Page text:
Shortly after Hurricane Sandy ripped apart the Long Beach boardwalk, scattering its two-by-fours like matchsticks across the sand, the City of Long Beach set up a staging area in a weed-covered lot between Riverside and Edwards boulevards to collect the planks and grind them into wood chips.
Bellmorite Karl Tepfer, 63, who grew up in Long Beach, watched what he called the “devolution” of the boardwalk. “It was heartbreaking,” he said.
Tepfer, a retired school psychologist-turned-photographer, did what he could — he started taking pictures, documenting the shattered boardwalk’s removal.
Capturing the devastation
Tepfer, the father of two grown sons and two grandsons, shot more than 5,000 images of Long Beach in the aftermath of the worst storm to roll across the South Shore since the Long Island Express of 1936. The boardwalk became a focal point of his work, as did Long Beach’s West End, which is full of small bungalows that were once summer vacation retreats but are now year-round homes.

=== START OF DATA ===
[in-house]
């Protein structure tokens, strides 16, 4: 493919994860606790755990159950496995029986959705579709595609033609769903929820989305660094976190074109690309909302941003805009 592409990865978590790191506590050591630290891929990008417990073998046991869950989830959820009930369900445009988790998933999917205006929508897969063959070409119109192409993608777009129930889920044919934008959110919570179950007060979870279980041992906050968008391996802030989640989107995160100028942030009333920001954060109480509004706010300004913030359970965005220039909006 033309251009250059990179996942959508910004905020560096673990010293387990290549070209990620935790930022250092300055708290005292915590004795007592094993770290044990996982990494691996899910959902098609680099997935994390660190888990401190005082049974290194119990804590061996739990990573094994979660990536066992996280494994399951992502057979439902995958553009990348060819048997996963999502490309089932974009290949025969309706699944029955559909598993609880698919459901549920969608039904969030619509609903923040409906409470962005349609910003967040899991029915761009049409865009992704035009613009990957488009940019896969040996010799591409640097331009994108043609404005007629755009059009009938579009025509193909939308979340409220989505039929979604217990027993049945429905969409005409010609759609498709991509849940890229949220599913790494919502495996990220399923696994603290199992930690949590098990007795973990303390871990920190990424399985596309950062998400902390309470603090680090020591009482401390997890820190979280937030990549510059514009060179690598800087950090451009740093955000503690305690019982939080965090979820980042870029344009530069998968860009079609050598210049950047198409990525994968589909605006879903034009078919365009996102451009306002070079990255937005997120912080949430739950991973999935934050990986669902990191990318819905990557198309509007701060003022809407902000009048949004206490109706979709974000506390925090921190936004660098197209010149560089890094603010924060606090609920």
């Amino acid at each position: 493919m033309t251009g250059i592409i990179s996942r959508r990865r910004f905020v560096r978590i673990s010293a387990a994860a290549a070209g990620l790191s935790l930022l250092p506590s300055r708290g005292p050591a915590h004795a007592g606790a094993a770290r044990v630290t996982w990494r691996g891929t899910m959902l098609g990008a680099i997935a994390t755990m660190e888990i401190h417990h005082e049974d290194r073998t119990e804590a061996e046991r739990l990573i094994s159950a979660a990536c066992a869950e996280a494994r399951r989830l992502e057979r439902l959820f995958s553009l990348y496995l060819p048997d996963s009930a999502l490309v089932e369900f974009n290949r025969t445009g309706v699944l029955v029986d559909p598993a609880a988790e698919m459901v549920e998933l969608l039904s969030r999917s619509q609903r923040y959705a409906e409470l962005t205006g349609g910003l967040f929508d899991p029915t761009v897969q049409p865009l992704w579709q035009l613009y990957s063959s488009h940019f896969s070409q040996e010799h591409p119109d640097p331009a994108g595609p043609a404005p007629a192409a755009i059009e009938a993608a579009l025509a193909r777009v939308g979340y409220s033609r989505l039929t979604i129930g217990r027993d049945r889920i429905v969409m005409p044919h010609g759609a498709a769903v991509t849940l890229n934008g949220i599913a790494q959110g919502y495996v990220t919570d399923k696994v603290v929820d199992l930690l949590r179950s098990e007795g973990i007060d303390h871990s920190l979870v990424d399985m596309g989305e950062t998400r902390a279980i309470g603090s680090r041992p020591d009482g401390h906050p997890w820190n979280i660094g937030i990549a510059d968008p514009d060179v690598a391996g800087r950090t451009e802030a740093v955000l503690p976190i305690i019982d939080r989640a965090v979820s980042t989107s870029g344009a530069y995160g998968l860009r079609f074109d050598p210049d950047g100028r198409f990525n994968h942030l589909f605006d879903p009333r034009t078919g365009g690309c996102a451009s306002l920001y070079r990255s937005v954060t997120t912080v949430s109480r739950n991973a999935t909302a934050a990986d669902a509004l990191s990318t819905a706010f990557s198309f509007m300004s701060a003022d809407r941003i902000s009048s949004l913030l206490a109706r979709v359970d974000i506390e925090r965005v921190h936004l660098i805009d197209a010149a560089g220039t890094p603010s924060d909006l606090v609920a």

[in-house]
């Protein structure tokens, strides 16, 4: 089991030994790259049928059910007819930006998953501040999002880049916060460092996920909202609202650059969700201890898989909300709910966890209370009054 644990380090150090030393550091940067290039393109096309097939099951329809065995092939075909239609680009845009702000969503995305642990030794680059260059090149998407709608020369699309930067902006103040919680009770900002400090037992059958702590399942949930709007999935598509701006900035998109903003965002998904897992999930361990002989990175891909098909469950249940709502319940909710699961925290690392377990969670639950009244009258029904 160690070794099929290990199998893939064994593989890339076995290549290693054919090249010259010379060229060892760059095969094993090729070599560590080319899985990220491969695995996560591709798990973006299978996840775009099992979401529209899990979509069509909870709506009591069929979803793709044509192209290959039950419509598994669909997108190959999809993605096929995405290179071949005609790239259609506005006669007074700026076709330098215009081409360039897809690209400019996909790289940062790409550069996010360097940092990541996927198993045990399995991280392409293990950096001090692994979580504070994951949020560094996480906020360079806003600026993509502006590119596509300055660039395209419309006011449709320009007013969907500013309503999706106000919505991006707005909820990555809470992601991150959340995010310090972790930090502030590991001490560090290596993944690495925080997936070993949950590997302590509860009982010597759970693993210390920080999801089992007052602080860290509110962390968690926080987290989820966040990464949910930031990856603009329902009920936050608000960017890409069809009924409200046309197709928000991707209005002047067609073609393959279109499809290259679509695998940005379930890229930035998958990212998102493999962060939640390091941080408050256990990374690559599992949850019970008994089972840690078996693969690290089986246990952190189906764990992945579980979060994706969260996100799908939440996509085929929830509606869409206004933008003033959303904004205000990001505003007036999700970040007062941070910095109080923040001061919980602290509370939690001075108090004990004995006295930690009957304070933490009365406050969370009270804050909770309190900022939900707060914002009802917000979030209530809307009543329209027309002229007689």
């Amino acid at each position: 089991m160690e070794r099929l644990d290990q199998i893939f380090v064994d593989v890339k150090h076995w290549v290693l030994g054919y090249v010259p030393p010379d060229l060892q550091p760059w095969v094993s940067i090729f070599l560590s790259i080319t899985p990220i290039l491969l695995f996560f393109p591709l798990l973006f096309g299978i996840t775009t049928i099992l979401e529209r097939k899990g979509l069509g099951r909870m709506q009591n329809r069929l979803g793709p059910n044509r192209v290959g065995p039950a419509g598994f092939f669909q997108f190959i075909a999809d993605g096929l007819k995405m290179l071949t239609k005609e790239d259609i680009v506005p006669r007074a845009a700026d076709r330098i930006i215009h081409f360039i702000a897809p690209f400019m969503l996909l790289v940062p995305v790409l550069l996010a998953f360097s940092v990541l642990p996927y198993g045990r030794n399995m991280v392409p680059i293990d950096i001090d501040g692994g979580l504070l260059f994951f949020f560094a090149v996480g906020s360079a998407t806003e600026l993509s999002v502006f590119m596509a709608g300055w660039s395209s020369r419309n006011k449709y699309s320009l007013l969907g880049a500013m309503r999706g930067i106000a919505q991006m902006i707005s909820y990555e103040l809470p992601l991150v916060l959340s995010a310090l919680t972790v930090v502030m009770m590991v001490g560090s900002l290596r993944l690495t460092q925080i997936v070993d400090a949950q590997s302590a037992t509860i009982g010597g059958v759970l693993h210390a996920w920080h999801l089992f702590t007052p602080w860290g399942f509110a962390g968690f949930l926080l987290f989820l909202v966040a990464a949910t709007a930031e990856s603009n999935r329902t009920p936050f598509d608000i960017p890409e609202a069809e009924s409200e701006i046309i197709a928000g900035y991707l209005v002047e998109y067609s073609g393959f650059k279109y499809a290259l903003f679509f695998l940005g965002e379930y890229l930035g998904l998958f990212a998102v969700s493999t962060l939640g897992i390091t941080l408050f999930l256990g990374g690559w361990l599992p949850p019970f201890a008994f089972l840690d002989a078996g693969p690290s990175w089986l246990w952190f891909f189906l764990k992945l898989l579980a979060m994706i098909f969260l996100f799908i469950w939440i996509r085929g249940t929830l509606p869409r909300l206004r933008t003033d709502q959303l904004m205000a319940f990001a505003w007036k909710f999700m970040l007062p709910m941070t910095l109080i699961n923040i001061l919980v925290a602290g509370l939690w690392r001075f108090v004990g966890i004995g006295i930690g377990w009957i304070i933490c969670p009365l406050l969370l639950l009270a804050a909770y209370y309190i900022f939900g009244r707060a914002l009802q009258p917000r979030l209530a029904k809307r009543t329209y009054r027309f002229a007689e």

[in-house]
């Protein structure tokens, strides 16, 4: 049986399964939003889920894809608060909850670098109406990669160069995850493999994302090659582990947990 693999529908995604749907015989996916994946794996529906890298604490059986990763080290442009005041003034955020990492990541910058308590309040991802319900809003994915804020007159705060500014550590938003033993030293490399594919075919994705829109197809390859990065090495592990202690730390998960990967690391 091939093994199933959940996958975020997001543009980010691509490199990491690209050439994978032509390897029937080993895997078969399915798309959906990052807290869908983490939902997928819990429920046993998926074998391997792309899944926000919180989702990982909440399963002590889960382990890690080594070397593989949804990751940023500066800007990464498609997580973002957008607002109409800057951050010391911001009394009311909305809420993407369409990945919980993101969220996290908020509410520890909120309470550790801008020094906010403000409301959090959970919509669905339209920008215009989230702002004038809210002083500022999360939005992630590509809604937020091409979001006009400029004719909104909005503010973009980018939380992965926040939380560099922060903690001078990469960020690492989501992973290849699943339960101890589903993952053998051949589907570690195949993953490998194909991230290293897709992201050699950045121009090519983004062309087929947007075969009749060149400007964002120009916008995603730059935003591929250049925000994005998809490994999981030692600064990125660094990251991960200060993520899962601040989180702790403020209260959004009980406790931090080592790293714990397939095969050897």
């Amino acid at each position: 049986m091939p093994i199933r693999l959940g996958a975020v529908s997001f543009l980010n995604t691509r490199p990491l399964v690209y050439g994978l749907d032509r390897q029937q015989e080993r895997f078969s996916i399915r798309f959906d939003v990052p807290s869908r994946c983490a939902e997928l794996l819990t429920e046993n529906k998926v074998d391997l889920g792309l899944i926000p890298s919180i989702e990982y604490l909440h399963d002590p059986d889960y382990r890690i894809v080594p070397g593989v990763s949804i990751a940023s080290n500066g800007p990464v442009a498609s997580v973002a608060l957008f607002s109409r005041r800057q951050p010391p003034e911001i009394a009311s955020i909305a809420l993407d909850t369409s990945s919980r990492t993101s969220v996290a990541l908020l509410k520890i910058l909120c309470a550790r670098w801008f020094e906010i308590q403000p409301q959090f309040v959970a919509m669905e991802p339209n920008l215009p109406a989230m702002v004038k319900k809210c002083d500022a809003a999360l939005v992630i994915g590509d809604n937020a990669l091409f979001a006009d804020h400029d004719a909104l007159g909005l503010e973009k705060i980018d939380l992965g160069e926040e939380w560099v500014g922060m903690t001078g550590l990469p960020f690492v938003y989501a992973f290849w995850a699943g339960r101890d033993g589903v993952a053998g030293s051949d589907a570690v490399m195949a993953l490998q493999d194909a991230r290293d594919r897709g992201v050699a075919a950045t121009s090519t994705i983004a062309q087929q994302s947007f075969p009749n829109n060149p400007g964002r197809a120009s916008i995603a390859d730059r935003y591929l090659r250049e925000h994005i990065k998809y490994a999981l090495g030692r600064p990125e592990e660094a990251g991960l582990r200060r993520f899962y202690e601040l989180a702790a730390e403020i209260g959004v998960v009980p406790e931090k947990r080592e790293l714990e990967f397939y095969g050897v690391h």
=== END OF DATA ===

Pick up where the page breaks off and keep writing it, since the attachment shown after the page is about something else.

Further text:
The West End, with its narrow blocks that lie at or just feet above sea level, took a beating during Sandy. Sand was piled high in residents’ living rooms and garages and on sidewalks and streets, Tepfer recalled. “It was like a snowstorm, only the snow never melted,” he said.
Photographing the destruction was painful for Tepfer, for whom Long Beach holds special meaning. He met his wife of 42 years, Wendy, executive director of the Bellmore-Merrick Community Parent Center, in 1962 when the two were seventh-graders at Long Beach Junior High School.
The Tepfers’ Bellmore home, on a side street south of Merrick Road, was undamaged by Sandy. But several friends around their neighborhood and in Long Beach, as well as one son who lives in south Merrick, were hit hard. One south Bellmore couple they know recently razed their house, which the storm moved off its foundation. They have yet to start rebuilding and are living in a rented home in Levittown.